While the team has no illusions that every one of its prospects will emerge as a potential mid-rotation big league starter, there is a sense of strength in numbers (more on that here). Even with the obscenely high attrition rate for top pitching prospects, the Sox believe that they have enough bulk that quantity will beget quality in the coming seasons. Hence, the team is likely by 2015 to have a new rotation member who is getting paid $500,000 or so … at a time when Tanaka will be getting more than 40 times that salary.
“I don’t know if you can ever overestimate the impact or the value that young pitching can have,” Red Sox manager John Farrell observed at the Sox’ Rookie Development Program last week. “Today, not knowing who of those guys are going to establish themselves as being the next members of our rotation, we feel good about the group that we have. We don’t know specifically who it will be. Knowing that it’s a game of attrition and we’re going to have to continually provide a supply of big league arms, that’s where, when you consider what we have at the big league level, yet the number of quality players that are making their way through the system, (Cherington) has done an incredible job of sustaining that pipeline.”
— While the Sox rotation appears to be in relatively good shape for the long haul, the cost of an extension for Jon Lester seemingly keeps rising. A team was willing to spend $25 million a year for the rights to Tanaka, a speculative commitment on a pitcher who will be making an adjustment to a new league, country and culture. If indeed the consensus evaluation of the right-hander is that of a pitcher who falls short of the designation of a No. 1 starter, certainly, it’s hard to imagine Lester failing to take notice.
The comparison isn’t quite an apples-to-apples one. Lester is entering his final year of team control, with the team having exercised its no-brainer $13 million option on his services for 2014. In one sense, he’s in a different class from Kershaw and Tanaka, given that Lester turned 30 this month. And Lester has undergone something of a career transition that Kershaw and Tanaka have not yet had to make.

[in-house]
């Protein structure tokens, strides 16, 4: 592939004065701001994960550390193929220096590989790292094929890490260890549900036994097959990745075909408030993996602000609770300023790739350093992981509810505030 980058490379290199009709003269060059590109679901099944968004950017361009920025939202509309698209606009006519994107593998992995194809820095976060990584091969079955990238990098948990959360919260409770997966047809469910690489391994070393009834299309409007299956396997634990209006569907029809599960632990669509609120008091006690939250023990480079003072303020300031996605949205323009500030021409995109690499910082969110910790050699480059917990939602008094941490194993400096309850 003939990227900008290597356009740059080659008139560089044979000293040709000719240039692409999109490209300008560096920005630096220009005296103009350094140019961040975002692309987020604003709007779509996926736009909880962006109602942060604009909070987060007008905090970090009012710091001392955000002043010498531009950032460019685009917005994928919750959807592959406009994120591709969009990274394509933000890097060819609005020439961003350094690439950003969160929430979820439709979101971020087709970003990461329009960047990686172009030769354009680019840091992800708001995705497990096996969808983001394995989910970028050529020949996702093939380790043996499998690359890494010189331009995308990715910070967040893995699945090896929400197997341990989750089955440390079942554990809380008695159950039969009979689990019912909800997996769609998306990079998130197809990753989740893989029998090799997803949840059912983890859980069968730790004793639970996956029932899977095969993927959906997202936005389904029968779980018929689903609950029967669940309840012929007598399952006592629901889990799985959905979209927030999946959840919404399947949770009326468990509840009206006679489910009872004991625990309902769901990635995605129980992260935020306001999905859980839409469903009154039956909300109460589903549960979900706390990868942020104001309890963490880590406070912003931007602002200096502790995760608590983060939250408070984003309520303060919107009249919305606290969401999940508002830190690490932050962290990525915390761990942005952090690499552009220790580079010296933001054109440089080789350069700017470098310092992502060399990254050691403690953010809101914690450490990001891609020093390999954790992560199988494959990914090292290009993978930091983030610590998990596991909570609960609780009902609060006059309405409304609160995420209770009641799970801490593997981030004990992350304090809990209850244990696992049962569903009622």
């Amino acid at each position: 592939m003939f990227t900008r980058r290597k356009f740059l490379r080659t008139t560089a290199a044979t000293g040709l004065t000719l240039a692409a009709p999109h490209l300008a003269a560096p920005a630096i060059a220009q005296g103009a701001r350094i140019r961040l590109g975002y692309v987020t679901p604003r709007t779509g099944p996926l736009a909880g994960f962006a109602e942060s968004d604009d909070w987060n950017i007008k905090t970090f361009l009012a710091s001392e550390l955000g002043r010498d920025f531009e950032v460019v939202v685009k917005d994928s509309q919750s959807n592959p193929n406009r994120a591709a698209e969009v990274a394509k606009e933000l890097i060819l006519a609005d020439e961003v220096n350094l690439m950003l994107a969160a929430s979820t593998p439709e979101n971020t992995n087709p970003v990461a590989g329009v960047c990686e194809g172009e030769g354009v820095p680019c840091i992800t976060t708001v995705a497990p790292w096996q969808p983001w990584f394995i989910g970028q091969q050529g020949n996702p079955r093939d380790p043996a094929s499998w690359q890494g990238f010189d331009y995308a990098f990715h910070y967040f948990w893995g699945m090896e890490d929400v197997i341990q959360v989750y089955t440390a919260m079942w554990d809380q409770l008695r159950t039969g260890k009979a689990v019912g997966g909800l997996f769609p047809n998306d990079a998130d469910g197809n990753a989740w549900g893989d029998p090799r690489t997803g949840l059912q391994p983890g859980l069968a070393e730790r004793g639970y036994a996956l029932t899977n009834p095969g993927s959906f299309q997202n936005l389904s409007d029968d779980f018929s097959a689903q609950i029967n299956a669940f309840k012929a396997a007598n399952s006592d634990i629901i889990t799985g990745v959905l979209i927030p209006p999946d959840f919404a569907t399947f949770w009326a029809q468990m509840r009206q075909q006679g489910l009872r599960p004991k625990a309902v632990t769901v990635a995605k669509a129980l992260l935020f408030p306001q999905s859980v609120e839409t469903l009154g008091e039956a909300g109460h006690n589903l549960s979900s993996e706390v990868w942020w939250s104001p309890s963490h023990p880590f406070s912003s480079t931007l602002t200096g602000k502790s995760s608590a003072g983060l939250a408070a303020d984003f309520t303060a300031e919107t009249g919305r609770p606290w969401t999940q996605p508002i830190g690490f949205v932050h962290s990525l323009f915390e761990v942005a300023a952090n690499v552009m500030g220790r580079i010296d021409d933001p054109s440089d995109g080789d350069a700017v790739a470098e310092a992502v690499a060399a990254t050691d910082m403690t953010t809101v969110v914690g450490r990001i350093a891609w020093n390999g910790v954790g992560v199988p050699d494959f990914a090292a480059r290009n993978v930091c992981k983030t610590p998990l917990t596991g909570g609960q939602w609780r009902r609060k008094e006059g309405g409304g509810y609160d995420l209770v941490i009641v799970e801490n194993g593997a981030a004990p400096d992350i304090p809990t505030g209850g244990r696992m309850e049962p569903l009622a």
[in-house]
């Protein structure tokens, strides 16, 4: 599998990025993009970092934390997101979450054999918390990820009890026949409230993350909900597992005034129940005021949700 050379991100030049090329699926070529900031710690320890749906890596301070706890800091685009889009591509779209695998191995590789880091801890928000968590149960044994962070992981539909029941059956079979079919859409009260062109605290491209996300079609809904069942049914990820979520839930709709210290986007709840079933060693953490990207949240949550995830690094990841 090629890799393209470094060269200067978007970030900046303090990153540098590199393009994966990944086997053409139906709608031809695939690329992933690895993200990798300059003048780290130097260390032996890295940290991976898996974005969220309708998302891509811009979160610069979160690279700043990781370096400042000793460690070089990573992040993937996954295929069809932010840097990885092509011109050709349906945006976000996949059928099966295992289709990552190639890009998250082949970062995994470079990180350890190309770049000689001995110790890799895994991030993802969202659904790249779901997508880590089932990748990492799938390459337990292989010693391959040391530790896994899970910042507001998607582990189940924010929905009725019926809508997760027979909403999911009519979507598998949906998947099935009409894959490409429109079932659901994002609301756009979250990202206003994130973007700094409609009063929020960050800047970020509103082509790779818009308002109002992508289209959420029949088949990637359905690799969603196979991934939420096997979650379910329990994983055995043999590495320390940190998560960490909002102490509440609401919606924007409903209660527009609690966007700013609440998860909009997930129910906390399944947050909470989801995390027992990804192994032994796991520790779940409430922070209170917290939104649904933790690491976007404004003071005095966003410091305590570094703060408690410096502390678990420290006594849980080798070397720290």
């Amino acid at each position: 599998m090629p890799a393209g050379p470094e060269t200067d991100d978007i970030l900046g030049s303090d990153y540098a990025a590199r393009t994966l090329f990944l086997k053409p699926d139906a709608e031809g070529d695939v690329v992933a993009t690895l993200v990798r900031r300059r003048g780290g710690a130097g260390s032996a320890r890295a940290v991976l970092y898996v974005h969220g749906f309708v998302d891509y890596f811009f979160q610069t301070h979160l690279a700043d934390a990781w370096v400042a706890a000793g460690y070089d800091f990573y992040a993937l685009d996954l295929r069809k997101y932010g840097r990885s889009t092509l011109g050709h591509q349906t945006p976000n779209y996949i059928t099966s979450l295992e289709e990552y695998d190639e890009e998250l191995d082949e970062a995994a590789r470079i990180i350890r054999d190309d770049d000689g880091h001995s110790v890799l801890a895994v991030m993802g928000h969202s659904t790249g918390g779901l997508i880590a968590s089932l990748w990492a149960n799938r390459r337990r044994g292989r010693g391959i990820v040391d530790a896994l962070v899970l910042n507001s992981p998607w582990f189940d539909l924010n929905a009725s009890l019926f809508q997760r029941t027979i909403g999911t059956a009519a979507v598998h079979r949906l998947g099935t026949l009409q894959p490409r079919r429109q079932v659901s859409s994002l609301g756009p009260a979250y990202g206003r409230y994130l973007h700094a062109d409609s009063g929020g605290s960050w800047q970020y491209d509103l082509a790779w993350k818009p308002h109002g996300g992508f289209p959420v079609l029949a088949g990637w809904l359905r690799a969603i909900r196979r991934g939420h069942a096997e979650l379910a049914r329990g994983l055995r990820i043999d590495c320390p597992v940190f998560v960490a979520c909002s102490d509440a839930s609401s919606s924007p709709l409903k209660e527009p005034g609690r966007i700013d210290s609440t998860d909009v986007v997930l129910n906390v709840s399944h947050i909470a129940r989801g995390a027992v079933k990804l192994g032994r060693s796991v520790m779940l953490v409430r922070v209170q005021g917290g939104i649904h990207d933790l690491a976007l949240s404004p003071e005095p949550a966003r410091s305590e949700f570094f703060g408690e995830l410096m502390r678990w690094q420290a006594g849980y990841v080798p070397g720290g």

In 2013, however, the fruits of his evolution as a pitcher became apparent, as noted by GM Ben Cherington during the World Series.
“He’s matured into a pitcher on the mound, and matured into a man off the mound. He’s taking full responsibility as a leader of this rotation,” Cherington said in October. “On the mound, he’s evolved into a pitcher. He’s changing speeds on both sides of the plate, he’s using his whole arsenal. He’s not 25 anymore, so he can’t just reach back and have 97 whenever he wants it, but when he did that, he could probably be a little one-dimensional and still have success. But we’re seeing him turn into a pitcher, like the good ones do at this age. He’s kind of reached that second gear in a career. That’s what it’s looks like is happening.
“Like a lot of pitchers go through at some point, adjustments have to be made. There are things you can do at 24, 25 that are different than when you’re 30. To stay good, you have to adjust. You see that happening. You see those adjustments being made.”
In other words, Lester looked like an elite pitcher in 2013. And in the offseason of 2013-14, elite pitchers are getting paid … a lot. When the Sox sit down with Lester in spring training about a possible extension for a player who has spent every day of his pro career in their organization, even an annual salary of $20 million a year is starting to look light for a pitcher who, as currently situated, is in line with Tigers right-hander Max Scherzer to be at the head of the free agent class.